“It’s snowing still,” said Eeyore gloomily.
“So it is.”
“Yes,” said Eeyore. “However,” he said, brightening up a little, “we haven’t had an earthquake lately.”
My recent posts have been quite bleak; relaying gloomy articles about future prospects for testers, and identifying threats to testing. I’m pleased to be moving into more optimistic territory this time. The world of software development is rapidly evolving, and testing is adapting too, but I believe this is an exciting time to be involved. Opportunities are plentiful and diverse.
I’m going to start by looking at some terms which are not commonly associated with testing, but which might help describe a business context which I believe underpins some of the changes in software development, and which contributes to the optimism I feel about the future.
Yes, this is something of a buzzword, but it has significant implications for anyone working in the development of technology. To (attempt to) put it in simple terms, Digital Transformation represents the desire within organisations to use technology as a means of improving their relationship with customers. There are some significant examples of government departments, financial institutions and other large enterprises that have recognised the need to modernise through their digital services. Here are just a few:
- The UK government, and the Australian government have both established Digital Transformation offices or programs
- The CEO of Barclays Bank in the UK discussed the importance to that organisation in this article
- Capital One have a dedicated Digital team and this blog explains more about their approach
Not only are the organisations themselves transforming, the practices and methods adopted in the development of technology are also transforming. For those who work, or who have worked in testing for large enterprises, these changes may already be apparent. If not, then there is a good chance that they soon will be.
In my view, this shift presents great opportunities. The focus on developing new technology, and on improving existing technology, naturally creates opportunities for testing. The proliferation of websites, mobile applications and other products which act as the contact points between organisations and their customers generates demand for information about those products, and their value.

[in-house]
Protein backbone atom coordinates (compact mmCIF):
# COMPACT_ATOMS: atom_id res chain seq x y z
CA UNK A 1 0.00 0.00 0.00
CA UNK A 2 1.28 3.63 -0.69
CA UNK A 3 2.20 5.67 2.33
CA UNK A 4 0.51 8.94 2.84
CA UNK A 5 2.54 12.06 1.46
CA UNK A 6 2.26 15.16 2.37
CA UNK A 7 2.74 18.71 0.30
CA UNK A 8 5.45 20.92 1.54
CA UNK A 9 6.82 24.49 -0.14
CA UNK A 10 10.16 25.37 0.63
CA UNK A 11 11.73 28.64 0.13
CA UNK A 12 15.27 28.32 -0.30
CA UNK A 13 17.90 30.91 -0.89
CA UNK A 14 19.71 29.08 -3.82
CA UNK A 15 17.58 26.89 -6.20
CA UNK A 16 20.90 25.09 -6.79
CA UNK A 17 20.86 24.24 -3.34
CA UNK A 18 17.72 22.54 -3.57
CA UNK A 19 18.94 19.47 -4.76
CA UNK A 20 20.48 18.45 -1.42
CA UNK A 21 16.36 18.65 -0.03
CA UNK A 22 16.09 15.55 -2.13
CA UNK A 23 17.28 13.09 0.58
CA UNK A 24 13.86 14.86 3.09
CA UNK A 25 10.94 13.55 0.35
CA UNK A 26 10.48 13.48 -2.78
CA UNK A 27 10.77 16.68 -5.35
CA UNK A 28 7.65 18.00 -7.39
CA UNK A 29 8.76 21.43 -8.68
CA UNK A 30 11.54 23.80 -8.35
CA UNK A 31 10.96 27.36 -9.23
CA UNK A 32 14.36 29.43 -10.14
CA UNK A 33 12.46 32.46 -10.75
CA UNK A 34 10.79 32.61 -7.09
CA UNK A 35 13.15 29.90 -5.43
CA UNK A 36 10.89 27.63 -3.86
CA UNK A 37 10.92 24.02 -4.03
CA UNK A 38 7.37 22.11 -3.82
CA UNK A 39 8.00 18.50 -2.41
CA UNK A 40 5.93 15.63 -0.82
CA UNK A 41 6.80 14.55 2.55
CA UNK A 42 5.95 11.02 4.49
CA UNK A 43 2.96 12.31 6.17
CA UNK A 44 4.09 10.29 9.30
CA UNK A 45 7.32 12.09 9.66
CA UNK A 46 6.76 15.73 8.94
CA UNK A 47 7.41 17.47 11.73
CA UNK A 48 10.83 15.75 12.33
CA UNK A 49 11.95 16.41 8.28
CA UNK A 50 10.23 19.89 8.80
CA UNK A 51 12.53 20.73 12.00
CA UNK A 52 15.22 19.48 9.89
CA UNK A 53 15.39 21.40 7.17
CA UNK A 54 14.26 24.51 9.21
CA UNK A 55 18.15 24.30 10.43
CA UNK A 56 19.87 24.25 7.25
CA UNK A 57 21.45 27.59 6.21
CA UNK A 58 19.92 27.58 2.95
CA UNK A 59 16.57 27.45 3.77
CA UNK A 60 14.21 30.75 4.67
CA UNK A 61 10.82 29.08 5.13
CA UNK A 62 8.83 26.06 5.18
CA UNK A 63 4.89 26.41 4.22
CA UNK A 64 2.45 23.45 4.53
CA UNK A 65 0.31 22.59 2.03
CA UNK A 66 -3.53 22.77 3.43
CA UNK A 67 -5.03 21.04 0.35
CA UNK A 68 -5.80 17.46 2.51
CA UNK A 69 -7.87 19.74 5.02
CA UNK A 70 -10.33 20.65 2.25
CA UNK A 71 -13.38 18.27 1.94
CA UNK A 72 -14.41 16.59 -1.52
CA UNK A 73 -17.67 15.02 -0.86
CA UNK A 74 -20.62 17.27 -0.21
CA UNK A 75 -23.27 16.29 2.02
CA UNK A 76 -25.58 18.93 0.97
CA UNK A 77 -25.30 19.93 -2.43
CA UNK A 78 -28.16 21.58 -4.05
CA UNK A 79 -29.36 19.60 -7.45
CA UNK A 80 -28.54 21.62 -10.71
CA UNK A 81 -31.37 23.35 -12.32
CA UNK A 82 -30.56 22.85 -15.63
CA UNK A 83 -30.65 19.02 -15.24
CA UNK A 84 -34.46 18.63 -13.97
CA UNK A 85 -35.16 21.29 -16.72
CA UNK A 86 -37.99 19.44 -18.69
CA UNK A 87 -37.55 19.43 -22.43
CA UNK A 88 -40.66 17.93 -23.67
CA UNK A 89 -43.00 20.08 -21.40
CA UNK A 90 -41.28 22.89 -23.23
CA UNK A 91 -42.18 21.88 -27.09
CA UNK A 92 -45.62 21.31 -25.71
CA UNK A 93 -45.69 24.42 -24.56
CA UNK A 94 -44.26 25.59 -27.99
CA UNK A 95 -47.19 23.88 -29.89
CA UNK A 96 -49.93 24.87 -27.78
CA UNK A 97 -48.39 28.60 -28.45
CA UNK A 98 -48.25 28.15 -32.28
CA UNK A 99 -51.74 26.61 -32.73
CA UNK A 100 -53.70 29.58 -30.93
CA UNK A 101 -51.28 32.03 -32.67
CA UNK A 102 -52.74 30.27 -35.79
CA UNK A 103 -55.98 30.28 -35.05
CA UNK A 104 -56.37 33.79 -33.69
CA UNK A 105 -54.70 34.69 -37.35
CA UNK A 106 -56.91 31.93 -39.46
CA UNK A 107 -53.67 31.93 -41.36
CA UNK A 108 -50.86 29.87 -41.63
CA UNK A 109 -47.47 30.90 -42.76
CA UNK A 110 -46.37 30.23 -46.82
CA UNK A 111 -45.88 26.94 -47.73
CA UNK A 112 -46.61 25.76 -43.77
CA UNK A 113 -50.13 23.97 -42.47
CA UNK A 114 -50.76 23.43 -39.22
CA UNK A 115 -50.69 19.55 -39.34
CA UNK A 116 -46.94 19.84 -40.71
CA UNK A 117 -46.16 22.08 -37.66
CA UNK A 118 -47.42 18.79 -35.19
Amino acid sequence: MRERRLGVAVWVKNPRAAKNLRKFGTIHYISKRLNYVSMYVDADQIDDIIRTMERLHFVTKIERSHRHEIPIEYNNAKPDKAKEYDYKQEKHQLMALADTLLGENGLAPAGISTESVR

The changes in how we work also present opportunities to enhance existing skills, to learn new skills and perhaps to specialise. There is more to follow on this next time.
“Take good care of your customers and they will take care of your business.”
Closely connected with Digital Transformation is the concept of Customer Experience. This addresses the interactions between an organisation and its customers, and the feelings and responses these interactions generate. Of course, the experience goes beyond the technology which organisations provide, and covers any contact that occurs throughout the customer journey.
Naturally, companies are eager to understand the experience their customers have with their products and services. This is apparent whenever you get asked to complete Net Promoter Score (NPS) surveys asking you how likely you would be to recommend a product or service to your friends and colleagues. NPS is used as a quantitative measure of customer loyalty, but often the most valuable information elicited from such surveys are the follow up responses which describe in more detail what was perceived favourably or otherwise by customers.
These responses allow businesses to adjust their products and services, to improve the customer experience. Feedback from customers is incredibly valuable, but is typically provided only after some kind of purchase or transaction has happened. If this information can be provided early, before a product is released, it is potentially even more valuable. Beta testing and crowdsourced testing are identifiable as techniques which are used to provide some degree of early feedback on products, but I believe that the relationship between testing and customer experience goes far beyond that.
Testing can provide useful information on many aspects of a product which directly affect the customer experience. Consider, for example, application performance, security, accessibility or usability. If you have ever found a problem or provided information relating to these criteria, then you have helped your client understand the potential customer experience.
In my view, considering technology from the point of view of a customer, or acting as an advocate for the customer, are often important attributes for those of us involved in testing. When a skilled tester is able to articulate a problem from the point of view of the customer, colleagues tend to listen. Equally, a respected tester reporting on their experience with using a product is likely to be heard.
If clients are eager for valuable information on how their products might be perceived, then opportunities for testers with these attributes are only likely to increase.
Further reading and links:
If you are interested in Digital Transformation and what it means for testing, then it is worth reading Paul Gerrard’s paper from 2015: ‘Digital Transformation, Testing and Automation’
I must also mention my colleagues at AccessHQ who have helped me to learn about Customer Experience. If you use Twitter and are interested in this subject, I recommend following @TonyBaileyHQ and @MarkBishopHQ who both regularly share articles and insights.